Last week the news headlines warned of a “new health threat” -- arsenic in rice. While we applaud the media for covering research that confirmed what many have known for years, there is a much bigger story here. And that is the overwhelming, pervasive presence of toxins in our food supply to the point that they are nearly unavoidable—even by eating organic.
It may sound trite, but it’s true--we live in a toxic world. The air, soil and water, including the world’s oceans are filled with increasing amounts of chemicals and heavy metals from a variety of sources. From industrial waste and pollution to “modern” farming techniques that employ a chemical cocktail of fertilizers, pesticides, and herbicides, the sources of harmful contaminants are all around us.
So is it any wonder that rice—or any food for that matter--contains high amounts of arsenic or other harmful substances?
Still, the news leaves many wondering what amount of rice is safe to eat.
FDA Commissioner Margaret Hamburg said in a statement. “Our advice right now is that consumers should continue to eat a balanced diet that includes a wide variety of grains – not only for good nutrition but also to minimize any potential consequences from consuming any one particular food.”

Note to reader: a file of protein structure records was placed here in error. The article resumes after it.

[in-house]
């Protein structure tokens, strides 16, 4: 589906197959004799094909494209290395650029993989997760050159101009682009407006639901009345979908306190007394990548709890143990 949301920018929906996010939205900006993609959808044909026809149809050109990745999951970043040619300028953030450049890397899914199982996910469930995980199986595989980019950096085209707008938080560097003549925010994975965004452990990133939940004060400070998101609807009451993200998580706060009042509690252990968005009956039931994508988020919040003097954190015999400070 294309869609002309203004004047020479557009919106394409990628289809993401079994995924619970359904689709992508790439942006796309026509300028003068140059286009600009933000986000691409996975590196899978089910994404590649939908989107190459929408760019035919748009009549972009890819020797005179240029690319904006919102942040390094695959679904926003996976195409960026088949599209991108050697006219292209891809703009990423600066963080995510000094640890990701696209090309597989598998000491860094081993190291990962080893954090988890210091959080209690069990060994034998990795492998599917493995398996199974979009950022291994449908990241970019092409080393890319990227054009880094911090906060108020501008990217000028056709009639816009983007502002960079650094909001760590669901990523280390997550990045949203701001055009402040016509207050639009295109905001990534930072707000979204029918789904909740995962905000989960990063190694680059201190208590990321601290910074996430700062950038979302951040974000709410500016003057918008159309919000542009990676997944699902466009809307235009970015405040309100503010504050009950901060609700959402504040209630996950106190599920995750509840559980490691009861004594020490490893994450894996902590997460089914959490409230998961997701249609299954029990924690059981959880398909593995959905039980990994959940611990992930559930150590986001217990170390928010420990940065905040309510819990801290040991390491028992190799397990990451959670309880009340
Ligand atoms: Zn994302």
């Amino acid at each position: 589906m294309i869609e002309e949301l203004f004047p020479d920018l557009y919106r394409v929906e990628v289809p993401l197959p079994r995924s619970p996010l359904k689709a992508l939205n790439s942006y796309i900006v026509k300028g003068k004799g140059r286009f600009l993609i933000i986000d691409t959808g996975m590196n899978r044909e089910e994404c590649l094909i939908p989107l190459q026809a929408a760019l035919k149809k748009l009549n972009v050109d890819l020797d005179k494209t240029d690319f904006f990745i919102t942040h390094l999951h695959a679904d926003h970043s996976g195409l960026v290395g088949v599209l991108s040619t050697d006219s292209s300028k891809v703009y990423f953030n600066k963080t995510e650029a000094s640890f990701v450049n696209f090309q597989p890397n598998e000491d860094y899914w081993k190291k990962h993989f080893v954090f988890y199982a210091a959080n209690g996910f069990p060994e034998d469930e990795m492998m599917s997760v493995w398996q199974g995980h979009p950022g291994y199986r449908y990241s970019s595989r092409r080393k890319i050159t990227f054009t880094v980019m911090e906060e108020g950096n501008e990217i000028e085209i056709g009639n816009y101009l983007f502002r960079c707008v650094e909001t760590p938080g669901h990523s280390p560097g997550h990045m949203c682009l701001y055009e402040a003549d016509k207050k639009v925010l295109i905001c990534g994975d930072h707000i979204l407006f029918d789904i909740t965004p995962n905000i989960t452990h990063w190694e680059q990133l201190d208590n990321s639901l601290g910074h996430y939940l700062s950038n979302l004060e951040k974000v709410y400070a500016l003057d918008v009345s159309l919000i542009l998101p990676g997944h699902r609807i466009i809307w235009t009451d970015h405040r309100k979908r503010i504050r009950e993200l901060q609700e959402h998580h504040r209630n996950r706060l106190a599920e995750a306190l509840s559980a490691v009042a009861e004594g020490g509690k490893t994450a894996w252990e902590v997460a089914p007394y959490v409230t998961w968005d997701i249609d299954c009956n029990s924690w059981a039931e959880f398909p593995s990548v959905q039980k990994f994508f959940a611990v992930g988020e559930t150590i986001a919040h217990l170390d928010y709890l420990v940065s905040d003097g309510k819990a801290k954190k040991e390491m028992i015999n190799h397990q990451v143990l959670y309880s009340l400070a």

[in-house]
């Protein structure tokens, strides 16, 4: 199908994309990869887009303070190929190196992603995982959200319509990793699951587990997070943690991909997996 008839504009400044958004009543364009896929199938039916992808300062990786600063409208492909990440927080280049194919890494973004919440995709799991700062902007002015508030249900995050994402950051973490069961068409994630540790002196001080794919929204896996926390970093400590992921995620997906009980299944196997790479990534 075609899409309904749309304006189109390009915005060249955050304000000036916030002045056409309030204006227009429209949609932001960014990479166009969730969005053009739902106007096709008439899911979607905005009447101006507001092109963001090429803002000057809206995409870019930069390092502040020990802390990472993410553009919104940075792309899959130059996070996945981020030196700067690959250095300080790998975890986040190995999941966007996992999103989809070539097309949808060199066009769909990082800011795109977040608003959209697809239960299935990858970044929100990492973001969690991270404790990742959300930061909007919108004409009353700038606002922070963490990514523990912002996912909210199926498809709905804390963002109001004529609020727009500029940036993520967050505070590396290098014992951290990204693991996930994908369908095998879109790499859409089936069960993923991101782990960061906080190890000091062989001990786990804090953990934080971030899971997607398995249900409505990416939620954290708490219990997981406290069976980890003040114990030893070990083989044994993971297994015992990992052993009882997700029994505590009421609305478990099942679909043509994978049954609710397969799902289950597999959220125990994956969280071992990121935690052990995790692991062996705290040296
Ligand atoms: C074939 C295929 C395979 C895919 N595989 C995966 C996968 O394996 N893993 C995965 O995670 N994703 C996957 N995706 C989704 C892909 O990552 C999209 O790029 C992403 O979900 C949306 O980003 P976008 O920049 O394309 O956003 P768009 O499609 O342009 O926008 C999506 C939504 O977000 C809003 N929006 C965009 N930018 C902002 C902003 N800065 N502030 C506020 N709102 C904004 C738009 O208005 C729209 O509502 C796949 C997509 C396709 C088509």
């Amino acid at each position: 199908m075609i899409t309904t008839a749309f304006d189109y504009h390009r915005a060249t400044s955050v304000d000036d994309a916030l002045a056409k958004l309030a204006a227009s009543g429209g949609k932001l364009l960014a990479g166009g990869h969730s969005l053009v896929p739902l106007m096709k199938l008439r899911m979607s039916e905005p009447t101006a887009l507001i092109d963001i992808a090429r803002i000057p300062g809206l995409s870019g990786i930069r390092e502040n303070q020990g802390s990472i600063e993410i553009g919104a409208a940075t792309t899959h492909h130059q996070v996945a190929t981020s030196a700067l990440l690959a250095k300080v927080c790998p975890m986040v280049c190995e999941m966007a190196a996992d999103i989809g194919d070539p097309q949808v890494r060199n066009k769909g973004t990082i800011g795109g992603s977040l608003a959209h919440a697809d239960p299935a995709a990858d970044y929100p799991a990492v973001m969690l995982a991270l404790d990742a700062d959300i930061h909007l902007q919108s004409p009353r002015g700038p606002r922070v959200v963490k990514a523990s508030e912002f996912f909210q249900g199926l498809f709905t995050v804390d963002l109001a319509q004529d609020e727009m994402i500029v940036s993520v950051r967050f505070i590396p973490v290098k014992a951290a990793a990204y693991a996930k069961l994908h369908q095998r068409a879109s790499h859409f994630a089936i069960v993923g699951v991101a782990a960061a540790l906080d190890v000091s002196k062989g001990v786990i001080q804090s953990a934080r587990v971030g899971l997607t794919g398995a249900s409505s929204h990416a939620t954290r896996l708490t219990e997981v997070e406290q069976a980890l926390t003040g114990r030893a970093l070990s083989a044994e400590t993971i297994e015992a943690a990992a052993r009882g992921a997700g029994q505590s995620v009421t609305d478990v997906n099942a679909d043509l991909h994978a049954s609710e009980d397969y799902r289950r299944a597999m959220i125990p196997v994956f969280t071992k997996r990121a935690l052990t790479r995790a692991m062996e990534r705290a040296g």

For infants who are often weaned on rice, the recommendation is to limit rice to once a week or consider other alternatives such as barley or oatmeal. It is best to speak with your pediatrician if you have any questions or concerns.
The type of rice and growing region can also affect your risk. In resent tests, brown rice, which retains the outer bran, carried higher levels of arsenic. Also rice from Arkansas, Louisiana, Missouri and Texas generally showed higher levels of arsenic than rice samples from India, Thailand and California.
More to the Story
Frankly, we are saddened every time we write yet another post about the latest toxic food scare. It wasn’t that long ago that we reported on high levels of arsenic found in apple juice or mercury and PCBs in fish.
But perhaps even more worrisome is what we don’t yet know. Only a fraction of the food we eat is even tested for known toxins like arsenic. And, in many cases, as with rice, there are no set limits or agreement on what is a “safe” amount in food.
This means that we could be just scratching the surface of a much bigger health problem.